So far so good, but as the film producers were feeling pressured to “liven up” the project for a cinema audience. So they went a bit OTT on the creature feature and lost the atmosphere. This played heavily on the critics, who gave it a swerve. While the box office began well ($20M on opening weekend) but stalled with just $100M and when it cost $50M to make, that’s not good.

8. Resident Evil – 2002

The movie that spawned the most successful video game movies franchise ever. Six films and a billion dollars later, we have an enduring storyline that never knows when to stop (2021 will see a reboot to start it all off again!) and has kept husband and wife team, Paul W S Anderson and Milla Jovovich, in full-time employment for a long time already.

Compared with the sequels, this was quite a straightforward affair. It focused more on the initial fun of the 1996 video game with our female star getting to grips with a zombie outbreak. For the uncomplicated storytelling and the similarity to the game’s “shoot-em-up” model, it worked quite well. Though critics were split on this very issue. Box office receipts were moderate to start with as it just crept over $100M on a $33M budget.

7. Tomb Raider – 2001

Another stalwart of the video game universe that got a reboot over 20 years after the original 1996 game came out. This would be based on one of the latter game editions, that was released in 2013, and boasted the fact that they had an Oscar winner in the starring role. Swedish actress, Alicia Vikander, took up the baton left behind by Angelina Jolie.

A fairly straightforward plot of Lara trying to find her missing father on a mysterious island. That would lead to a lot of climbing and jumping about while firing off her big guns – which is all that you could ask for, really. Achieving a moderate critical response, though IMDB reviewers hold it in higher regard. But the nail in the coffin for this reboot franchise was that it gleaned $276M from the worldwide box office. Though this was considered just break even considering it’s whopping $94M budget.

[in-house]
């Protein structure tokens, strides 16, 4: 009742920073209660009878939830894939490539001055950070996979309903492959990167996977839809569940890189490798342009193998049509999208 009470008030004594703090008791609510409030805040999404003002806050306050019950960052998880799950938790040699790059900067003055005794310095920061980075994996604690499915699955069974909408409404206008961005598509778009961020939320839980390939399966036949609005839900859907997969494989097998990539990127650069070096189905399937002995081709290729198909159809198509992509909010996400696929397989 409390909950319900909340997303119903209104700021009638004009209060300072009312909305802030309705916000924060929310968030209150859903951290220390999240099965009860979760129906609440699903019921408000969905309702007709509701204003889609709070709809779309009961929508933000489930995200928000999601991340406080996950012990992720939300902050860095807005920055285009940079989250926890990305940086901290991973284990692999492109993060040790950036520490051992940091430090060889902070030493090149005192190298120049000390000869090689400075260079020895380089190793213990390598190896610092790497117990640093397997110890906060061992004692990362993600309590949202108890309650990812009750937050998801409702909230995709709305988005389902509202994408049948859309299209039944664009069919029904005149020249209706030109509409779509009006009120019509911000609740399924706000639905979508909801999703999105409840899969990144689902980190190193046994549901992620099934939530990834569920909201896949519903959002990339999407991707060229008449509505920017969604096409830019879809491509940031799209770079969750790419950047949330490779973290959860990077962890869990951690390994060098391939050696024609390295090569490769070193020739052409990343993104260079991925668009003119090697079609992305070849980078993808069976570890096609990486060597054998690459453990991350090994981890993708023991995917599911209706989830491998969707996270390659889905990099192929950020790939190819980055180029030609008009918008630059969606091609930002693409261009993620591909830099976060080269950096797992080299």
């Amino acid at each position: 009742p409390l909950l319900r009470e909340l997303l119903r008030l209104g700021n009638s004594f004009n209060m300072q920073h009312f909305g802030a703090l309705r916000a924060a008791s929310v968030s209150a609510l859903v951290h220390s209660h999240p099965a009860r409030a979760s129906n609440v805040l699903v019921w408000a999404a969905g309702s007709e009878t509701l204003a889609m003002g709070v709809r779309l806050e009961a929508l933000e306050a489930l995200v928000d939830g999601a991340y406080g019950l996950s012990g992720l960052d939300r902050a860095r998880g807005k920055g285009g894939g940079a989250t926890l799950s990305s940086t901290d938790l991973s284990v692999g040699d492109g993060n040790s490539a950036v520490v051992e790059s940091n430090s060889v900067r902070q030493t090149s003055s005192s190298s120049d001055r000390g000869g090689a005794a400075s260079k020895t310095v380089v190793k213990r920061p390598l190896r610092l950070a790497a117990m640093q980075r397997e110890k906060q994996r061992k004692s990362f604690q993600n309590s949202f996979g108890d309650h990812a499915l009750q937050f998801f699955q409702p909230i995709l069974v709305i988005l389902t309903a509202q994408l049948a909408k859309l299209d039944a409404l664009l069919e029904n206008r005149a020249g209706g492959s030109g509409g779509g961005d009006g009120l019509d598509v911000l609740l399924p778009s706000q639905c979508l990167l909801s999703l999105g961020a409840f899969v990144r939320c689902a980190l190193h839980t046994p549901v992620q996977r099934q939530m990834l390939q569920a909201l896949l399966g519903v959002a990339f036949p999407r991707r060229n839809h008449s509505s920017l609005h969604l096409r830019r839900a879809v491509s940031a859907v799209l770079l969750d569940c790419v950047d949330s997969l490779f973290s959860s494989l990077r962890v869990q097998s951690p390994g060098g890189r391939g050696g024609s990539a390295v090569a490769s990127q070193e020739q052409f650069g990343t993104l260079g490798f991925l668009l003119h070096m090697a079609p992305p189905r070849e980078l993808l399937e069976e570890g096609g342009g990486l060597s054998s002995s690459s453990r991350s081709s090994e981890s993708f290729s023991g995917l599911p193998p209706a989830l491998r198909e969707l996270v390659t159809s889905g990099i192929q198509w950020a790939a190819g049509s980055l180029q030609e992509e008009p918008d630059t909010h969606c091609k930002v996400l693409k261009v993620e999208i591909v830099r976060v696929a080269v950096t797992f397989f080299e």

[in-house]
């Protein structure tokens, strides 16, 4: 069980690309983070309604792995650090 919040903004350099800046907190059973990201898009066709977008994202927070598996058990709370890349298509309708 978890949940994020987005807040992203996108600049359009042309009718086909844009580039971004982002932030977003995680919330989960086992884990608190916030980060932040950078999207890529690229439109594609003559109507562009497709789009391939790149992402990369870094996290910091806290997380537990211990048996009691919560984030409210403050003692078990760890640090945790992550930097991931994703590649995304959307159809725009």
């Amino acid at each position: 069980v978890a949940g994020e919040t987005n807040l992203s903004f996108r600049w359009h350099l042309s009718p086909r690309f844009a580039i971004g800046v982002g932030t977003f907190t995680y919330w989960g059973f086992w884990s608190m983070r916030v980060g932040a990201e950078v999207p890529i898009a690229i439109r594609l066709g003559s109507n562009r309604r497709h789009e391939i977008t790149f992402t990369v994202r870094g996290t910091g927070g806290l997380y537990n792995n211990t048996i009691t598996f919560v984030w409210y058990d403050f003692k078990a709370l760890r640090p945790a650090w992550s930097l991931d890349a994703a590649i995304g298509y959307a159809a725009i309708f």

6. Tomb Raider – 2018

The reboot is only beaten by the original. With an all-star cast that consisted of Jolie, pre-James Bond Daniel Craig and Jon Voight to name just a few. An accredited Hollywood director, Simon West, at the helm it was destined for good things – sort of. A spectacular set-piece (which means more jumping and climbing). And a spectacular chest from Ms Jolie would ensure entertainment for all.

But it would not be well received critically. The director would comment, a decade afterwards, that the prospect of a strong female protagonist was ahead of its time. If it had appeared after Hunger Games and Wonder Woman maybe its reception would’ve been different? After costing $115M to make it only managed $275M in worldwide receipts.

5. Doom – 2005

This early workout for The Rock was based on the third installment of the 1993 game that had come out just a year before the film’s release. Boasting acting chops from both Karl Urban and Rosamund Pike, this movie kept things close to the spirit of the classic First Person Shooter (FPS). Though with a touch of Cameron’s Aliens thrown in for good measure.

This close adhering to the game’s style would put off critics (I mean, what were they expecting? Shakespeare??) and the movie died at the box office as it failed to even recoup its $60M budget.

4. Street Fighter – 1994

This would be only the second video game movie to appear. But, though not one of the “greats”, it does have a lot of charm and a memorable performance from Raul Julia (which would be his last role). As well as ham acting from Jean-Claude Van Damme between his bouts of martial arts.

Considering the rather big budget of $35M, the movie boasted pretty poor production quality. Not to mention the poor script (when it wasn’t being tongue-in-cheek). It did manage receipts of $99M though could not manage kind words from the critics.

3. Sonic The Hedgehog – 2020